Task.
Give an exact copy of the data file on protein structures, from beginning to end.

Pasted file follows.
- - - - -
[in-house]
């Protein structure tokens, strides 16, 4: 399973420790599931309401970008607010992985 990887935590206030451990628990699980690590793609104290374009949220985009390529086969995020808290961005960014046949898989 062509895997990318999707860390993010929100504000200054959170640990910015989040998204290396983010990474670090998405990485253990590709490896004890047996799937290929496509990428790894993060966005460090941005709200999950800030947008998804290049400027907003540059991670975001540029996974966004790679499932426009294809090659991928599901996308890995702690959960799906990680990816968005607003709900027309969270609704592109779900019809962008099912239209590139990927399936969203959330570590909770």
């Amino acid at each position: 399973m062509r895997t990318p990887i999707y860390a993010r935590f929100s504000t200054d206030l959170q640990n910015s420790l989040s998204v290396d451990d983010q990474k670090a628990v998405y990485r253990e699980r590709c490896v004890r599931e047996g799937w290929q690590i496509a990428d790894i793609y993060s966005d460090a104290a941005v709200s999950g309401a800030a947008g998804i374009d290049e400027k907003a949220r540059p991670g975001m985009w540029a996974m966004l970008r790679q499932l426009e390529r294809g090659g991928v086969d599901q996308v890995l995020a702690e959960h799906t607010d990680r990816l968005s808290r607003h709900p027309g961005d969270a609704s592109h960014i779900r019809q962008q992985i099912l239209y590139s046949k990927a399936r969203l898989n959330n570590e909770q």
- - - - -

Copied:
[in-house]
């Protein structure tokens, strides 16, 4: 399973420790599931309401970008607010992985 990887935590206030451990628990699980690590793609104290374009949220985009390529086969995020808290961005960014046949898989 062509895997990318999707860390993010929100504000200054959170640990910015989040998204290396983010990474670090998405990485253990590709490896004890047996799937290929496509990428790894993060966005460090941005709200999950800030947008998804290049400027907003540059991670975001540029996974966004790679499932426009294809090659991928599901996308890995702690959960799906990680990816968005607003709900027309969270609704592109779900019809962008099912239209590139990927399936969203959330570590909770």
């Amino acid at each position: 399973m062509r895997t990318p990887i999707y860390a993010r935590f929100s504000t200054d206030l959170q640990n910015s420790l989040s998204v290396d451990d983010q990474k670090a628990v998405y990485r253990e699980r590709c490896v004890r599931e047996g799937w290929q690590i496509a990428d790894i793609y993060s966005d460090a104290a941005v709200s999950g309401a800030a947008g998804i374009d290049e400027k907003a949220r540059p991670g975001m985009w540029a996974m966004l970008r790679q499932l426009e390529r294809g090659g991928v086969d599901q996308v890995l995020a702690e959960h799906t607010d990680r990816l968005s808290r607003h709900p027309g961005d969270a609704s592109h960014i779900r019809q962008q992985i099912l239209y590139s046949k990927a399936r969203l898989n959330n570590e909770q």